From the article.

According to records provided by the State Controller’s Office, the AOC paid two staffing agencies, Wollborg Michelson and AppleOne, $843,674 in 2006. By 2008, well into the economic downturn, payments peaked at $1.37 million.

The agency’s spending on temporary workers dipped last year to $1.29 million, records show, but that figure is still 53 percent higher than in 2006. More than 20 of the temporary staffers have worked at the AOC since July, according to an internal agency document; one has been on the payroll for about a year.

Of course if you’ve been following this blog since its inception then you’ll know that I’ve touched on this issue of the AOC continuing to hire temporary employees while claiming to have a hiring freeze. Then the AOC eventually hired some of those temporary employees and placed them in job positions that nobody had a clue about or placed them into positions that other AOC employees said they were unqualified for.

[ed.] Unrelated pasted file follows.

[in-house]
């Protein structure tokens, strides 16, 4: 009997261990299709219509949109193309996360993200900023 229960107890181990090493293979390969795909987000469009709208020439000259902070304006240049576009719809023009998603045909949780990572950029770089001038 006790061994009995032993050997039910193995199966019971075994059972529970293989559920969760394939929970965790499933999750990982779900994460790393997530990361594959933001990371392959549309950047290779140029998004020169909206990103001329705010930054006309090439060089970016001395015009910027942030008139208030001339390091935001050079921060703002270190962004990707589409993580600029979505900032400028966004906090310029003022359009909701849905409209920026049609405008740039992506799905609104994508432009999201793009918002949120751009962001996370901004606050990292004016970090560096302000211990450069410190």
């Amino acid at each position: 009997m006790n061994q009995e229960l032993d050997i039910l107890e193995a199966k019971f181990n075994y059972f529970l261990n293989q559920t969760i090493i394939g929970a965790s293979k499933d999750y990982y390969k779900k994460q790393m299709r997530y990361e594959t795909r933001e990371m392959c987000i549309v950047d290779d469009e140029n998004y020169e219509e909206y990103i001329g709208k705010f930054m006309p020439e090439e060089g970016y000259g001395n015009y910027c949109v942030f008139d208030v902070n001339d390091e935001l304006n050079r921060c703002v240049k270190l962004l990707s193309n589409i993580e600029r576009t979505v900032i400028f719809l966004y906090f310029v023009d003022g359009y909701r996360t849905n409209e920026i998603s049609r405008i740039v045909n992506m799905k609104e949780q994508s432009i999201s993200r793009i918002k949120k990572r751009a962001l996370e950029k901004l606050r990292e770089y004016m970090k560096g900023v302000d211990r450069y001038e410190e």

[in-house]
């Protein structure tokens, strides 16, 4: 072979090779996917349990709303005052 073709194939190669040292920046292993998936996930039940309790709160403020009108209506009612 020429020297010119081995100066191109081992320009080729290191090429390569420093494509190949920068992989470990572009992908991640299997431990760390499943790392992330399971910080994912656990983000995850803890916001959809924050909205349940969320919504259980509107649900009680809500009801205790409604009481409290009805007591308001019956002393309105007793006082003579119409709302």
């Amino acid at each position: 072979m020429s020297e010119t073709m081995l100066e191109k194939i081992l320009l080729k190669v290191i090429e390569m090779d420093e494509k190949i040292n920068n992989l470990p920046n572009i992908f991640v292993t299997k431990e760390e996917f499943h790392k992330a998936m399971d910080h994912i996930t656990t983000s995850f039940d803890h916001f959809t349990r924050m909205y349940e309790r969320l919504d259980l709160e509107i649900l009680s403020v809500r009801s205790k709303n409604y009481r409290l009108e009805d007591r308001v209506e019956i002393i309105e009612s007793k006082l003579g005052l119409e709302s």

Again, a portion from this morning’s article.

The AOC said in September that some of the new permanent staffers were needed because the agency was taking over responsibility of courthouses in the 52 counties, and building new facilities to replace dilapidated ones. AOC officials said the freeze included an exemption allowing for the hiring of positions deemed critical.

The internal AOC document indicates that in recent months, the agency has assigned six temporary workers to the Office of Court Construction and Management, the division responsible for the inherited courthouses and construction projects. The rest have been stationed throughout the agency, including nine in the Finance Department and nine more in Human Resources.